The massive amount of water used in the agricultural industry and the lengths to which sustainable growers will go to conserve water would lead one to believe that dumping water on a cannabis plant wouldn’t be far off from what the plant actually needs. That’s not the case, though.
There isn’t a universal amount of water a cannabis plant requires.
That quantity depends on the plant’s size, growth stage, growing medium, and atmosphere. A larger plant, higher temperature, and drier air are all conditions that require more water. If there is a lot of humidity, the plant needs less water. If it’s a smaller plant, you guessed it, it will need less water. Soil aeration is important too. No matter what, all plants need properly ventilated soil to facilitate the process of nutrient uptake; cannabis isn’t designed to grow in a swamp, nor is it made for a desert. Cannabis can grow in most climates, but the extreme ones are problematic, and that’s because of water.
Of course, a dehydrated plant is not a good thing. However, too little water is a much easier problem to solve than its opposite.
Another obvious sign of dehydration is a dusty soil medium. If the soil is always dry, it needs more water. Once water output is increased, these problems will likely resolve themselves.
Overwatered plants are a bit more complicated to treat. These plants will suffocate from a lack of oxygen, and this is a life-threatening problem. Oxygen is an essential part of nutrient absorption. Additionally, overwatered plants are at increased risk of mold and mildew, and these pathogens can be lethal. Since It is much harder to take water out of a growing medium than it is to put it in, growers should do their best to avoid overwatering, even if that risks dehydration.
Signs You're Overwatering a Plant
Drooping leaves: Did you know that, like humans, plants need oxygen to breathe? The reason soil aeration is so important is because those pockets of air make it possible for plants to consume oxygen. When plants are overwatered, the roots are suffocating in stagnant water, and that causes their leaves to droop. This drooping is usually the first sign of overwatered plants.
Leaves curving inward: Under-watered plants droop as well, but the difference between those leaves and the leaves of overwatered plants is that the latter’s will also curve inward. Overwatered plants’ leaves will feel firm but curve inward from the stem to the tip. If the tip of the leaf is the only part of it that is curving inward, it may be the sign of a nitrogen deficiency.
Yellowing leaves: Speaking of deficiencies, overwatered plants have them. Oxygen enables plants to metabolize nutrients, but overwatered plants have an oxygen problem. The roots are stuck in stagnant water and dense soil with no aeration. This deprives the plant of the oxygen it needs to uptake nutrients. Another reason for deficiency is that the nutrients get flushed out of the soil by the excess water.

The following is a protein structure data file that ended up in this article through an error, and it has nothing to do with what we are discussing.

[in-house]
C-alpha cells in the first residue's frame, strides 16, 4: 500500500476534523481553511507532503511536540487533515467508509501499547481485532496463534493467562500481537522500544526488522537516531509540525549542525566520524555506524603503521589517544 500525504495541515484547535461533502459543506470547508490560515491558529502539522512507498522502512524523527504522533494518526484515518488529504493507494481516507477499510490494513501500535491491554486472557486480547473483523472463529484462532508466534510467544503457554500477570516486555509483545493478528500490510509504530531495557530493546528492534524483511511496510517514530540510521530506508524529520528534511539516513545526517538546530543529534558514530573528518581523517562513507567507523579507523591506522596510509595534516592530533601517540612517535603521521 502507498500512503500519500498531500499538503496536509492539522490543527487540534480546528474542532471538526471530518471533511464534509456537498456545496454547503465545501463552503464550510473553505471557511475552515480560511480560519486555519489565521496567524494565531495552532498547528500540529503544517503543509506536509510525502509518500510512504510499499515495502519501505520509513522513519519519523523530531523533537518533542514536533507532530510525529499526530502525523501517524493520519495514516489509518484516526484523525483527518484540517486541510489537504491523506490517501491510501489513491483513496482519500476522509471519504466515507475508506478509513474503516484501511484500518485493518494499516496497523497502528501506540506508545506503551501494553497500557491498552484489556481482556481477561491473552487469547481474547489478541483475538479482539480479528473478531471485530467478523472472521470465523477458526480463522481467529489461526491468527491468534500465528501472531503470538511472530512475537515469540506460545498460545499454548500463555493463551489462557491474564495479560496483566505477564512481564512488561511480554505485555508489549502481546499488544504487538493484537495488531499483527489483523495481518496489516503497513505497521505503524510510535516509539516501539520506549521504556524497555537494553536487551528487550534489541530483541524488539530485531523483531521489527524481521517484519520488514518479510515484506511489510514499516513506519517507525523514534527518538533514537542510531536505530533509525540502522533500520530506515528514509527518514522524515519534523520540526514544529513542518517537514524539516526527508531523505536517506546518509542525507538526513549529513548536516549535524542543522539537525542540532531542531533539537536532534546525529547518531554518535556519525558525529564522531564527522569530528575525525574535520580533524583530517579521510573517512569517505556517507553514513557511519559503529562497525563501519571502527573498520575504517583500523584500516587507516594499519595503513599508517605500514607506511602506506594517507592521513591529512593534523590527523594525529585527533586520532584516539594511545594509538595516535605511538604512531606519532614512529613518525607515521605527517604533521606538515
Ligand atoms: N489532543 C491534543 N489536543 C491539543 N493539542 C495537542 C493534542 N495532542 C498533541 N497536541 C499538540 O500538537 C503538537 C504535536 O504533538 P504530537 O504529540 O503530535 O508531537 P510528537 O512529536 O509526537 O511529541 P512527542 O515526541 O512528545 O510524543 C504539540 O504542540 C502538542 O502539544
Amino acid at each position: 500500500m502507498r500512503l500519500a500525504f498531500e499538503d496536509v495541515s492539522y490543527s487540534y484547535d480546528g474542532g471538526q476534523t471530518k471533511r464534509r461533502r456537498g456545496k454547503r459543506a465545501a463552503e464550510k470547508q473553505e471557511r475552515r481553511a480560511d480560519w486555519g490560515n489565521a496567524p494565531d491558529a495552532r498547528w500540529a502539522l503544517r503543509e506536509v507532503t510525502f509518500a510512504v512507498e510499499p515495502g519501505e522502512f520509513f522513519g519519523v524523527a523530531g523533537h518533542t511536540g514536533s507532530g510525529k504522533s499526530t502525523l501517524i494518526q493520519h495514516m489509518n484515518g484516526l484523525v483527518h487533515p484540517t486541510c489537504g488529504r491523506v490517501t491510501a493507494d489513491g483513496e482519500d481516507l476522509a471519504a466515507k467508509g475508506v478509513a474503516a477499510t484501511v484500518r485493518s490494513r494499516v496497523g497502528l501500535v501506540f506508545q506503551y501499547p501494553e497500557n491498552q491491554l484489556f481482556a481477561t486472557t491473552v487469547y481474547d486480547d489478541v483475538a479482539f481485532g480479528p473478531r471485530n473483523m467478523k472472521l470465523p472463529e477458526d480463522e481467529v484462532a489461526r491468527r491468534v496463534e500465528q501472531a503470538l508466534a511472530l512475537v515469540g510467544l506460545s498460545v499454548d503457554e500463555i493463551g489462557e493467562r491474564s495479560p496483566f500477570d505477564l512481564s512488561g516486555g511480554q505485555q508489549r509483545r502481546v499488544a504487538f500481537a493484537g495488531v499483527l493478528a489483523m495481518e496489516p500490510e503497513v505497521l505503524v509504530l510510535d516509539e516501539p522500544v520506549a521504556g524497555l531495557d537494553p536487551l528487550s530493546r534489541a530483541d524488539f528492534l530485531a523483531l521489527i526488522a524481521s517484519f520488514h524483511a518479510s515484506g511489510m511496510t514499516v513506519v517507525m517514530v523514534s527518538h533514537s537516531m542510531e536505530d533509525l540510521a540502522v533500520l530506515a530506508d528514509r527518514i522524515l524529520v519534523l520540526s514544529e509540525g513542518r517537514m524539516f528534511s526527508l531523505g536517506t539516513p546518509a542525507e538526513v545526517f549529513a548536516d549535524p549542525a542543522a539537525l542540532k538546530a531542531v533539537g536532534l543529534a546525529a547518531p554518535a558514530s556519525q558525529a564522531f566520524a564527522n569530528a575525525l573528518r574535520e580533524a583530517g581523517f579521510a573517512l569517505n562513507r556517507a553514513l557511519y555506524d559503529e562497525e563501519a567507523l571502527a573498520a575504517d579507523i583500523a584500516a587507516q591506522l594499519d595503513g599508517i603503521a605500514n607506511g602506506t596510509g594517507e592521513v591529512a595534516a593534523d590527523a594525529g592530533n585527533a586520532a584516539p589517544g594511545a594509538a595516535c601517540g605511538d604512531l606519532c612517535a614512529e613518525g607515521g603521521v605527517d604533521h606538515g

Mold and mildew: One of the most dangerous threats to cannabis is mold. There are three types of mold that most frequently attack cannabis plants: bud rot, white powdery mildew, and fuzzy white mold. This fungus spreads easily and can ruin an entire harvest. It thrives in overly humid conditions. Overwatering creates a humid environment given the excess water in the soil and potentially even on the leaves depending on how much water is being dumped on the flower.
Slowed or stopped plant growth: Again, because of the lack of oxygen and nutrient uptake, overwatered plants will struggle to grow. In an overwatered plant, the roots are unable to function properly, and, in their weakened state, they become more susceptible to pathogens.
Pest infestations: Fungus gnats and root aphids love damp environments. These pests can stunt your plant’s growth, and, without any intervention, eat your plant until there is nothing left. If these harmful pests start showing up on your plants, it is a major red flag for overwatering.
Test Your Soil’s Water Levels
There are devices made to very accurately test the amount of water in the soil. A moisture meter is the best way to ensure that the soil is not dehydrated or saturated. Most of these devices are relatively inexpensive and don’t interfere with the plant’s root system the way that a finger check would.
If you don’t want to purchase a moisture meter, you can use your hands to measure the water. This is a bit more invasive and intuitive than the device, but it’s also pretty simple and completely free. Stick your fingers about an inch deep into the soil. If the soil is dry an inch below the surface, it needs more water. However, if the soil is saturated at that depth or beyond, stop watering your plant until the medium dries out a bit. The cannabis plant’s root system absorbs water about an inch below the surface and higher, so the extra water is wasted. Moreover, while thirsty, the cannabis plant can only drink so much. Any extra water is a step closer to an overwatered plant.
Test the water level either with a device or your fingers. Wait to water the plant until the soil is dry an inch deep. If you’re using a pot, water your plant until you get about 10-20% runoff; this ensures that you aren’t leaving any dry spots in your soil. If your plants take five days or longer to dry out, they may be overwatered or need better drainage. If they are dry in two days or less, they may be under-watered.